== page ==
To me – it’s kind of cultish. It’s getting people to pay lots of money to someone who is going to tell them they can have it all – when no one, ever, can really have it all. So, they are selling a lie.

Wow! That sucks...

We who have not been able to have children know very well that we can’t have it all no matter what we do or try or visualise. And, this means there are quite possibly other things we can’t have either – for example, a dream of mine is to climb Mount Everest (seriously!), but I am unlikely to ever do it because I have a heart murmur and a hole in my heart.

I would like to travel the world for a year or two, but that means I couldn’t have my pets – I want both! But, I can’t have both.

I want people I care about to get better – but some of them never will again.

Now that I’ve accepted that I can’t control every aspect of my life and there will never be a point where I have everything I want and I will live happily ever after I have found a sense of happiness I didn’t expect. Sounds strange, doesn’t it…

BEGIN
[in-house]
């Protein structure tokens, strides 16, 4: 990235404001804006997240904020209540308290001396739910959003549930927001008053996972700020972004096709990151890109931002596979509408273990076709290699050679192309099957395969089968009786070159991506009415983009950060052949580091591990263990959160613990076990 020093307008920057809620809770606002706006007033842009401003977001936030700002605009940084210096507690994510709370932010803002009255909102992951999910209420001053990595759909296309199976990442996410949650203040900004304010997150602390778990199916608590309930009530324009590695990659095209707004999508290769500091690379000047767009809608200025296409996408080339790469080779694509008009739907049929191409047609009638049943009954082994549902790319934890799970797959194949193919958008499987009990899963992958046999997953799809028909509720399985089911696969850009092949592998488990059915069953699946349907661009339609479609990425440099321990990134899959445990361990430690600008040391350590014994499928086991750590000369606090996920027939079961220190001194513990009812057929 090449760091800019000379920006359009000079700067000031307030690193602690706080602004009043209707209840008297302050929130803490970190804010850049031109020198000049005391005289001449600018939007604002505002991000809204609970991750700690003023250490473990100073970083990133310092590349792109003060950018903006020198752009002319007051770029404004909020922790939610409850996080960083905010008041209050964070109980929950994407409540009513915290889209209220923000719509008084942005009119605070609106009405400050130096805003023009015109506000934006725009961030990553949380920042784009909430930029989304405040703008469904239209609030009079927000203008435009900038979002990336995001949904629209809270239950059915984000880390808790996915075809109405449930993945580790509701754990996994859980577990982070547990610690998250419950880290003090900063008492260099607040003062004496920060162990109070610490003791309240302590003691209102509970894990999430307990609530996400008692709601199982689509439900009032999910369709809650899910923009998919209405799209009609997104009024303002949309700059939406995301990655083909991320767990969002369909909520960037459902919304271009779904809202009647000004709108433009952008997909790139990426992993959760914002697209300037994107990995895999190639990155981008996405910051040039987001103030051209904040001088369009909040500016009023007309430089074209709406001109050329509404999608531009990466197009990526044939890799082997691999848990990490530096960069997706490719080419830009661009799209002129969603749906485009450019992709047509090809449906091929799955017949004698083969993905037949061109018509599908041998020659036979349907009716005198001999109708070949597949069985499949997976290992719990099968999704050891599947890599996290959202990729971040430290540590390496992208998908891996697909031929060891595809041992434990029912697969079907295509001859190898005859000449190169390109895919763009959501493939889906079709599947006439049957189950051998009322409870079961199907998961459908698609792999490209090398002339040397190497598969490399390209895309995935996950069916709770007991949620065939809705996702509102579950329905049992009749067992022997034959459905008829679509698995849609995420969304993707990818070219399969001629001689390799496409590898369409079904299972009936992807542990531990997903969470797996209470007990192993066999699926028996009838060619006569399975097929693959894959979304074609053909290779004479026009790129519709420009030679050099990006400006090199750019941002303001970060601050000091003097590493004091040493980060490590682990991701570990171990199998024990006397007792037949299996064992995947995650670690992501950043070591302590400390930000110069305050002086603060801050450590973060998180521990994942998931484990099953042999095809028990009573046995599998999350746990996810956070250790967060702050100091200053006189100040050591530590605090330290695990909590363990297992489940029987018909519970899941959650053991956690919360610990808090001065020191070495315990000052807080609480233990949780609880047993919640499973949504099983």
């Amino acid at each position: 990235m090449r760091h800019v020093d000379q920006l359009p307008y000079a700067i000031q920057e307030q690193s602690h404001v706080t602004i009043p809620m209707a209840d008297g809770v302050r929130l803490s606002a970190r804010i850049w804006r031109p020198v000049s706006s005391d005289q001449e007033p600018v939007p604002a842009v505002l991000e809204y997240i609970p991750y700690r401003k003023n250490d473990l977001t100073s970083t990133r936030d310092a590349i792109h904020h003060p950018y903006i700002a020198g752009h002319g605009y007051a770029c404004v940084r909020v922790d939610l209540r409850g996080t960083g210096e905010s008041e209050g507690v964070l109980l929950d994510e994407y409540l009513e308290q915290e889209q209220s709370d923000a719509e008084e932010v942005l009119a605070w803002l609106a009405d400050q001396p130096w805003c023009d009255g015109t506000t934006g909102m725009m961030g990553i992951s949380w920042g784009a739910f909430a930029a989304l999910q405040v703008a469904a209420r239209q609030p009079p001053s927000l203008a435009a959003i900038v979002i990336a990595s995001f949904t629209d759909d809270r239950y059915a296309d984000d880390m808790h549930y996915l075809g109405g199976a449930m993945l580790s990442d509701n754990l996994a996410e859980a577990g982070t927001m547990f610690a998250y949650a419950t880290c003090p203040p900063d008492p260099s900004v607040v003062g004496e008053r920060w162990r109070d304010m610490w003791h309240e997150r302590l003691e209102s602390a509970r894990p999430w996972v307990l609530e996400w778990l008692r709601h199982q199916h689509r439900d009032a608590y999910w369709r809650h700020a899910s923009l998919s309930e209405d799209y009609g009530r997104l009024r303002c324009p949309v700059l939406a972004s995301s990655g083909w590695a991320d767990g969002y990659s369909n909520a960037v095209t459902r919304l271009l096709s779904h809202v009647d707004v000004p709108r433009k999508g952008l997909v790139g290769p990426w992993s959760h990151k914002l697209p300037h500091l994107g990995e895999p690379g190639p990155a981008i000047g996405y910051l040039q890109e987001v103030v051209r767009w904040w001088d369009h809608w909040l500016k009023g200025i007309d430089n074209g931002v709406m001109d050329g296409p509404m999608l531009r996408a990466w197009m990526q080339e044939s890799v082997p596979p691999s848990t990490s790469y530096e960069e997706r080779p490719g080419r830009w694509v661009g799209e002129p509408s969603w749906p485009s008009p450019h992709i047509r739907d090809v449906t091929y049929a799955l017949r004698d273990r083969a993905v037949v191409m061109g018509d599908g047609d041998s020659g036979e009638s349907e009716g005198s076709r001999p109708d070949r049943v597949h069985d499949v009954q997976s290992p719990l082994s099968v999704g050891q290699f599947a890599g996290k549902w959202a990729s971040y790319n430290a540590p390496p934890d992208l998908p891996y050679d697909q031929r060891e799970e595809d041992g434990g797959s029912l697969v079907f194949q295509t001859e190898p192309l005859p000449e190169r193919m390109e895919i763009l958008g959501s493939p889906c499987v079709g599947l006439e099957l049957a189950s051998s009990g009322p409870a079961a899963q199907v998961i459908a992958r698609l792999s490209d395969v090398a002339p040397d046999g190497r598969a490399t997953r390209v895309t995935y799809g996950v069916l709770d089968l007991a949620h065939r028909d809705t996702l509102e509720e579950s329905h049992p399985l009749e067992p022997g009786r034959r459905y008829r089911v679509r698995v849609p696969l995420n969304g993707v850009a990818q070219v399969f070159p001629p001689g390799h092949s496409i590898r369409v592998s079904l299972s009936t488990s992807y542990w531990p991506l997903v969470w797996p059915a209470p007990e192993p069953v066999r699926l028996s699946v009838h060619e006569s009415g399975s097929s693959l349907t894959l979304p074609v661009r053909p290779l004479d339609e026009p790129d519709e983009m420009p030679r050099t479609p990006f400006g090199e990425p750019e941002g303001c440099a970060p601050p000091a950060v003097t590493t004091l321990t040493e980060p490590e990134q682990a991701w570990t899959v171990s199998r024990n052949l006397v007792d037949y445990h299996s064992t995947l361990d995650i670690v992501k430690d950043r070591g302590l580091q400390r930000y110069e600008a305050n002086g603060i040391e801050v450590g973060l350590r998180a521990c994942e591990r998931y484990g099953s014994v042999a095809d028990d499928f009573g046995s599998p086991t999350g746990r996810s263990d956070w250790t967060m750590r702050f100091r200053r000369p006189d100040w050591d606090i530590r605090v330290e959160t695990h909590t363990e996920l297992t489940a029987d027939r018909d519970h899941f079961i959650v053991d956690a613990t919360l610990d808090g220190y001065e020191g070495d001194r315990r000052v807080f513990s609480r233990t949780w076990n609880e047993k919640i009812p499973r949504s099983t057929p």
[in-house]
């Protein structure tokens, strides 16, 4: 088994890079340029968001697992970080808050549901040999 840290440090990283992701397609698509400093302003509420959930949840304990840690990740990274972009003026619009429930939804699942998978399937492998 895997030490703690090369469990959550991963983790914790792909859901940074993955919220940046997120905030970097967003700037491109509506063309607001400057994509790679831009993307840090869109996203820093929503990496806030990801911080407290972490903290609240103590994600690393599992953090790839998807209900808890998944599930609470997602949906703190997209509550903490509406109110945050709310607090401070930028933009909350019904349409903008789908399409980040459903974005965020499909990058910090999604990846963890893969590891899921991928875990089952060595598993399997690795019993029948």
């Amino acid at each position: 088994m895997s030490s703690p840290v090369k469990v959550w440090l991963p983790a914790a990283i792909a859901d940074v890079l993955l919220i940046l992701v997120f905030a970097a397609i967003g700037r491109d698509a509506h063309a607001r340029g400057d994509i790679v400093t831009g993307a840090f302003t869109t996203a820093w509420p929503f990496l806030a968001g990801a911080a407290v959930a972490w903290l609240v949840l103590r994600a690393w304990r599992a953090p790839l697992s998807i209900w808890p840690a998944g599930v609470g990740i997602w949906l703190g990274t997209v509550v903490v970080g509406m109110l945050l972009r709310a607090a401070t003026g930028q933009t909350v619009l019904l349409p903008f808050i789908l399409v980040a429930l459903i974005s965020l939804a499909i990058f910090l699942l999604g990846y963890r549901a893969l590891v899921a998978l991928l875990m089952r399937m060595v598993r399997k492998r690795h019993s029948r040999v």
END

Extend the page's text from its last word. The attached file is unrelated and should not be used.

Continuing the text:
I’ve read a book recently called “The Antidote: Happiness for People Who Can’t Stand PositiveThinking” by Oliver Burkeman. And I get it. By being realistic I can focus on what is here, now, rather than waiting or striving for something that is never going to happen. And by focussing on what is here and now I appreciate the smaller things rather than constantly waiting and hoping for the bigger things to happen.

That doesn’t mean I don’t have goals or don’t push myself in certain directions – for example, I might not be able to climb Mount Everest, but I fully intend to go on treks in Tasmania, and in the Himalayas at a lower altitude. I’m starting training to do this very soon.

I’ve put a short poem about my feelings about not having it all on a postcard which you can feel free to download and share.

This is what not having children has taught me – and blessed me with.

Monday, April 6, 2015

Time heals all...

At least I was thinking maybe this was the case…

I realised a couple of weeks ago that I hadn’t been thinking about babies and IVF and infertility. And it surprised me, because in previous years I had always experienced feelings of sorrow, guilt, and even anger, as April approached.